Geosciences, Environment and Man
- H. Chamley, University of Lille 1, Villeneuve d'Ascq, France
Geosciences, Environment and Man has three major objectives, which determine the division in three parts of this volume: I. To consider the main natural geological processes interfering with and therefore threatening the activities of man: earthquakes, volcanic eruptions, land movements, floods, wind and coastal risks; main prevention and mitigation measures against these natural hazards are presented. II. To examine the exploitation of earth's natural resources such as materials, ores and minerals, fossil fuels, water, radioactivity, and the resulting consequences on solid Earth balance and future. III. To assess the hold level reached by the activities of man on planet surface envelopes through agriculture, urbanization, industrialization, and communication; the local to global effects of human influence triggered by recent demographic growth on underground, soils, water and air characters are taken into account. Both deteriorating and beneficial aspects of Earth - the interactions of man are emphasized, as well as mitigation or restoration measures and perspectives.View full description
- Published: August 2003
- Imprint: ELSEVIER
- ISBN: 978-0-444-51422-6
...will serve as a good summary environmental geology book.
J.W. Green, Choice Reviews
....This new textbook stands out for several reasons: it is well made, it is partly provocative, and it is comprehensive in the sense that the author successfully wrote an encompassing book without becoming boring. ...Chamley has delivered a highly recommendable textbook.J. Matschullat, Environmental Geology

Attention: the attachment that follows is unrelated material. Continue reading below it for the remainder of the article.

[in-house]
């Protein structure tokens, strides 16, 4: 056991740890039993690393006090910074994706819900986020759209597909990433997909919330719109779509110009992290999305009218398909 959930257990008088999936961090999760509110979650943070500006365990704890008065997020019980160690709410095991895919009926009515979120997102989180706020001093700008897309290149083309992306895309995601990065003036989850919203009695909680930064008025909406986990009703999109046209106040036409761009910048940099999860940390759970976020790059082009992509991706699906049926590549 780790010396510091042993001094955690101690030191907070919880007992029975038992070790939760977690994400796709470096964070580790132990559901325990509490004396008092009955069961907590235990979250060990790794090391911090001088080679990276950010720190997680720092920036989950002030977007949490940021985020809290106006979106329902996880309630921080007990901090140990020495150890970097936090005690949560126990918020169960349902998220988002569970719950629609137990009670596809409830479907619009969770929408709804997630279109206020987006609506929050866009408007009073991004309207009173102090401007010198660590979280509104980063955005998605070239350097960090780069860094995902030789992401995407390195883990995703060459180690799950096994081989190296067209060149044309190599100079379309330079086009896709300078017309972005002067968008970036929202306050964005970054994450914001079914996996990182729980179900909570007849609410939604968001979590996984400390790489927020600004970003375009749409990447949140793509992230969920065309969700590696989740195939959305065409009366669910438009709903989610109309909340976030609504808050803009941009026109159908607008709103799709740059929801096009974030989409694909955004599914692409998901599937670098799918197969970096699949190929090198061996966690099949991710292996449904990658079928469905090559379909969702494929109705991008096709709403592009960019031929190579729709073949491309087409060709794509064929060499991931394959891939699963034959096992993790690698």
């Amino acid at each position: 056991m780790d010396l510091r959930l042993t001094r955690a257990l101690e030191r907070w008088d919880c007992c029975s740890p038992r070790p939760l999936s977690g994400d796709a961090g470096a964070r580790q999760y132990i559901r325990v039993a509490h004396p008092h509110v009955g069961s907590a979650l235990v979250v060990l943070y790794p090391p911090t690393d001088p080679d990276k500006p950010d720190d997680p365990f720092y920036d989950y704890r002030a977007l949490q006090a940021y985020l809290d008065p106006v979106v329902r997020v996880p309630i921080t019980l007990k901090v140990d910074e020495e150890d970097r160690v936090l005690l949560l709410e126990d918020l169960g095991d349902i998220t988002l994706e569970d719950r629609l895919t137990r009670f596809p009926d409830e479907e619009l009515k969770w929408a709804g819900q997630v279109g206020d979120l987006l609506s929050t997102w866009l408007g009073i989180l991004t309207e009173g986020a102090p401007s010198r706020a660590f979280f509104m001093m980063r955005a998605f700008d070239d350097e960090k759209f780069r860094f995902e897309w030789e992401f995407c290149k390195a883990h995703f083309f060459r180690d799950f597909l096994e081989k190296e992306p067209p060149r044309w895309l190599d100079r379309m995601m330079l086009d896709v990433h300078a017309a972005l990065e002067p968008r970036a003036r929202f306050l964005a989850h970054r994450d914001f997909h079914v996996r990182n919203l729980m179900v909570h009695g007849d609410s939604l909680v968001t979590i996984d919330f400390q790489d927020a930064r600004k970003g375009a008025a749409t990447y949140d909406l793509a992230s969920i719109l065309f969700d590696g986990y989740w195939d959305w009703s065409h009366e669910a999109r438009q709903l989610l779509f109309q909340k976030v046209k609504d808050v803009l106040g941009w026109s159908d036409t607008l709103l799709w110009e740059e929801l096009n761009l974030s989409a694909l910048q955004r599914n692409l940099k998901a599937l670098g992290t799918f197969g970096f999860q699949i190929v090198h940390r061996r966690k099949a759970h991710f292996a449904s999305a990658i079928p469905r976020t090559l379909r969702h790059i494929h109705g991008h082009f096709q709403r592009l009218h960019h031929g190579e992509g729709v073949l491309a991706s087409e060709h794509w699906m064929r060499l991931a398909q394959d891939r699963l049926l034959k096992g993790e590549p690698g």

Table of ContentsAbridged content. Table of contents. Foreword. Introduction. The Earth-Man encounter. 1. Population explosion. 2. Human occupancy steps. 3. Main natural hazards. 4. Main man-induced impacts and risks. 5. Perspectives. Part I. The Man facing Earth hazards. 1. Earthquakes. 1.1 1999, major earthquakes in Turkey. 1.2 The seismic hazard. 1.3 Mechanism. 1.4 Artificial earthquakes. 1.5 Earthquake forecasting. 1.6 Earthquake prevention. 1.7 Perspectives. 2. Volcanic eruptions. 2.1 1980, return to Mount St. Helens activity. 2.2 The volcanic hazard. 2.3 Indirect effects. 2.4 Eruption forecasting. 2.5 Prevention of eruptions. 2.6 Perspectives. 3. Land movements. 3.1 Slope gravity displacements. 3.2 Vertical movements. 3.3 Physicochemical change of surface formations. 4. Wind and water hazards. 4.1 Flooding. 4.2 Aeolian hazards. 4.3 Coastal hazards. Part II. Exploiting Geological Resources. 5. Earth materials and ores. 5.1 A strong demand for non-renewable ground resources. 5.2 Main resources and exploitation. 5.3 Environmental impact. 5.4 The future of mining sites. 6. Underground water. 6.1 A strong demand for limited resources. 6.2 Water resources. 6.3 Specific uses. 6.4 Impact of water exploitation. 6.5 Perspectives of water management. 7. Radioactivity. 7.1 Natural radioactivity. 7.2 Exploitation of nuclear energy. 7.3 Nuclear waste. Part III. Earth facing man activities. 8. Soils. 8.1 Haiti, Everglades: loss, conservation of surface formations. 8.2 Deforestation. 8.3 Soil exploitation. 8.4 Desertification. 9. Cities, industries, and communications. 9.1 Florida Keys: a concreted complex in the heart of a natural park. 9.2 An increasing demand for artificial ground surfaces. 9.3 Human impact on surface environments. 9.4 Urban and industrial waste. 9.5 Stone and building decay. 10. Chemical contamination of Earth surface formations. 10.1 Freshwater, soil and underground. 10.2 Coasts and seas. 11. Regional to global change of Earth fluid envelopes, and impact on solid Earth. 11.1 Modification of ocean-atmosphere interactions. 11.2 Greenhouse effect-inducing gases. 11.3 Acid rain. 11.4 Air quality, water quality, soil reworking. Epilogue. References. Index.